Eastern China is gearing up for what is being described as the strongest typhoon of the year. Typhoon Talim, which formed east of the Philippines last weekend is moving towards Taiwan, eastern China and southern Japan, steadily gaining strength and intensity. China's National Weather Observatory has issued an orange alert (second highest warning) yesterday.
Talim is scheduled to pass over parts of Taiwan late Wednesday into Thursday. Favorable environmental conditions like warm waters and ideal wind shear mean that it will intensify as it nears the area, slamming into the north and northeast with maximum sustained wind speeds of 137kmh and gusts of up to 173km/h. It will then move towards the Zhejiang and Fujian provinces, where Chinese authorities are already preparing to evacuate as many as 500,000 people prior to the typhoon making landfall. Several cities along the coastline, including Fuzhou and Ningde, are bracing to be hit.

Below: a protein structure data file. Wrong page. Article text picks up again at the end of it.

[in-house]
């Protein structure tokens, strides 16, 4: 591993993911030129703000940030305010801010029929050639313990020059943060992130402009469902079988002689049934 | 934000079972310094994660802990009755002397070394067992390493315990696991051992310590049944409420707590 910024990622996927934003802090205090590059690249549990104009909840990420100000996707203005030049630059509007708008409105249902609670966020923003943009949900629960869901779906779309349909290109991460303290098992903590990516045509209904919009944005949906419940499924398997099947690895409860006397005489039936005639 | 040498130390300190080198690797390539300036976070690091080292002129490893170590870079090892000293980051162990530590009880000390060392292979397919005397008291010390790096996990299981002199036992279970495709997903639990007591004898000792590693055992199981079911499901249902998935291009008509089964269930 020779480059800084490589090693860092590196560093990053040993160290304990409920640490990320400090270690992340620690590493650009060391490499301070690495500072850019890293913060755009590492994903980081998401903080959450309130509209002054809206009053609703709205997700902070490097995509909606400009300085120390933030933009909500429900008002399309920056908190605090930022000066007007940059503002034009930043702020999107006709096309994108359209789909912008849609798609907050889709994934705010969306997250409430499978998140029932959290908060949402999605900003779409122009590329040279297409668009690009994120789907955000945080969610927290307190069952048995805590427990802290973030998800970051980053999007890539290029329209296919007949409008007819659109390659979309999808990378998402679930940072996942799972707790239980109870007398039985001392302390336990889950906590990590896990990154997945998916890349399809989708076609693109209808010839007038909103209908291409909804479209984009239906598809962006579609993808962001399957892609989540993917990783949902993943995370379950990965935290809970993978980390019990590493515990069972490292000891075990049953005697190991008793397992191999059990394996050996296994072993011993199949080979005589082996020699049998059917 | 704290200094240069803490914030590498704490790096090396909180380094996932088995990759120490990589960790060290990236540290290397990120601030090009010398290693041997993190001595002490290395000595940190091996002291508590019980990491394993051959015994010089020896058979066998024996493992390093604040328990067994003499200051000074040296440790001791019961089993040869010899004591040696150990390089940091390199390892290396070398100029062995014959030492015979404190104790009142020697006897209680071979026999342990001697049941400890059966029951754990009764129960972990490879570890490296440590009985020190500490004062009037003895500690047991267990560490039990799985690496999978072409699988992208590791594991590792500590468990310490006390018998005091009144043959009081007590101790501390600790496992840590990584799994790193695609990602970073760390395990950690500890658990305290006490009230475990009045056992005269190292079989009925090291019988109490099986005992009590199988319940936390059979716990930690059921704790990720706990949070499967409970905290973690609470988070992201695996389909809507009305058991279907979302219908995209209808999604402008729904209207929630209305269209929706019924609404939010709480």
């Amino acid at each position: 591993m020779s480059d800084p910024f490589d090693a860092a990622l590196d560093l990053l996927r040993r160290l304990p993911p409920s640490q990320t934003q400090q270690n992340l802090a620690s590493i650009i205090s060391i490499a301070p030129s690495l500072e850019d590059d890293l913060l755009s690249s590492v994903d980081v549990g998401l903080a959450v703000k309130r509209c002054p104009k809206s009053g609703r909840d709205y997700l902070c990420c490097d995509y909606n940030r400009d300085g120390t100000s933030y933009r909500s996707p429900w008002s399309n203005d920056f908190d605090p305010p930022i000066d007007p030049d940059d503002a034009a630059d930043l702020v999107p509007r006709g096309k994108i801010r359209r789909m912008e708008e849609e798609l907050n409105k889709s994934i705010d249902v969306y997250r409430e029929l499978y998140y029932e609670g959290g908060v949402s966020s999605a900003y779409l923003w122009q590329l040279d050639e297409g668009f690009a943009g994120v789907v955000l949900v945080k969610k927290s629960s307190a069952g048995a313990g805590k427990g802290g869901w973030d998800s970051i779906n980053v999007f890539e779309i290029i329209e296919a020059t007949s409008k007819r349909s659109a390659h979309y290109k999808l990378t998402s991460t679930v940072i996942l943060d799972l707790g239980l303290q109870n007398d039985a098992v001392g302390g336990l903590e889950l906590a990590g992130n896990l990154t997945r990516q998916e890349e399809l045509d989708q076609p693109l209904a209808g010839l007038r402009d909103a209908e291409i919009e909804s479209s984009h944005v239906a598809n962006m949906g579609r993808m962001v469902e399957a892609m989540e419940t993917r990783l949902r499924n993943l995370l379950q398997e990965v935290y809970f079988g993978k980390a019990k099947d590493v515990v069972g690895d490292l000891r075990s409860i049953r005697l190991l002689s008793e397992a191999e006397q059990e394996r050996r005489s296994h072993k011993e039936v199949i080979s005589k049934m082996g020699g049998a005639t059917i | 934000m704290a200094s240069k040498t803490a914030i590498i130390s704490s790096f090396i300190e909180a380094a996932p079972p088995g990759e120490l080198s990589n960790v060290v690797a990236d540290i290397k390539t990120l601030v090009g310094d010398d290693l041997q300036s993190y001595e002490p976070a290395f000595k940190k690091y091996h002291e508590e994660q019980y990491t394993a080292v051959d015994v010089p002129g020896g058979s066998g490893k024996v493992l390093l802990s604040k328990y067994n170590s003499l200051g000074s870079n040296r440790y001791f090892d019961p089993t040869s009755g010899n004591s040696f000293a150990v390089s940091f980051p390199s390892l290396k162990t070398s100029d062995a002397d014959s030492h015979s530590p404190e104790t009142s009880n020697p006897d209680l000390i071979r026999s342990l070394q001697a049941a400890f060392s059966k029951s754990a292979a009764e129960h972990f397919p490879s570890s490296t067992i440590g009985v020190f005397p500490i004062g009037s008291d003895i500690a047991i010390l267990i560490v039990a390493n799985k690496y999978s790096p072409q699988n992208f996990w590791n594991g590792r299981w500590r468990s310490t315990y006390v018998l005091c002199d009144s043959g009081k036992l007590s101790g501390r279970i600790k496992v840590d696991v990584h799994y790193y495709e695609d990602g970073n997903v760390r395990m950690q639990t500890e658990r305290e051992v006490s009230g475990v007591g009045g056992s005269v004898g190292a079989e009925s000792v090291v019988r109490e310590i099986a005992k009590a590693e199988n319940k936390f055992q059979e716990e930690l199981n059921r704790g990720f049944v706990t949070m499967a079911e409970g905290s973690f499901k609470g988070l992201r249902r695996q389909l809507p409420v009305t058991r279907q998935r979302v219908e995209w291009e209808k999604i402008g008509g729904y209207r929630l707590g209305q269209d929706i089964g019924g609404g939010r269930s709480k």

"Talim is a giant. It will dwarf any of the others [typhoons] we've seen this year," Liu Aiming, chief engineer of Fujian's meteorological bureau tells South China Morning Post. She goes on to predict that by the time Talim makes landfall, it would most likely have grown into a super typhoon (the highest level in China's rating system, equivalent to that of a Category 4 or 5 hurricane in the US).
Back in July 2015, Typhoon Chan-hom which also approached eastern China, triggered an evacuation of over a million residents. Talim might potentially surpass Chan-hom in strength, with a larger wind field as well.
It will then likely steer towards Japan over the weekend. "Given the current forecast track, the most significant impacts from Talim are expected to be across southern Japan," AccuWeather Meteorologist Adam Douty says.
Shanghai will likely experience strong winds and rains on Thursday night and Friday, but the worst of the typhoon's effects will remain offshore. Talim is anticipated to take a sharp eastward turn as it closes in on eastern China. An earlier, sharper turn means less of threat, while a later, less-sharp turn will be unfavorable news for flood-prone Shanghai.
And that's not all. Currently, another tropical low is gaining strength to the southwest of Talim, and may potentially grow into this year's 19th typhoon, Doksuri.
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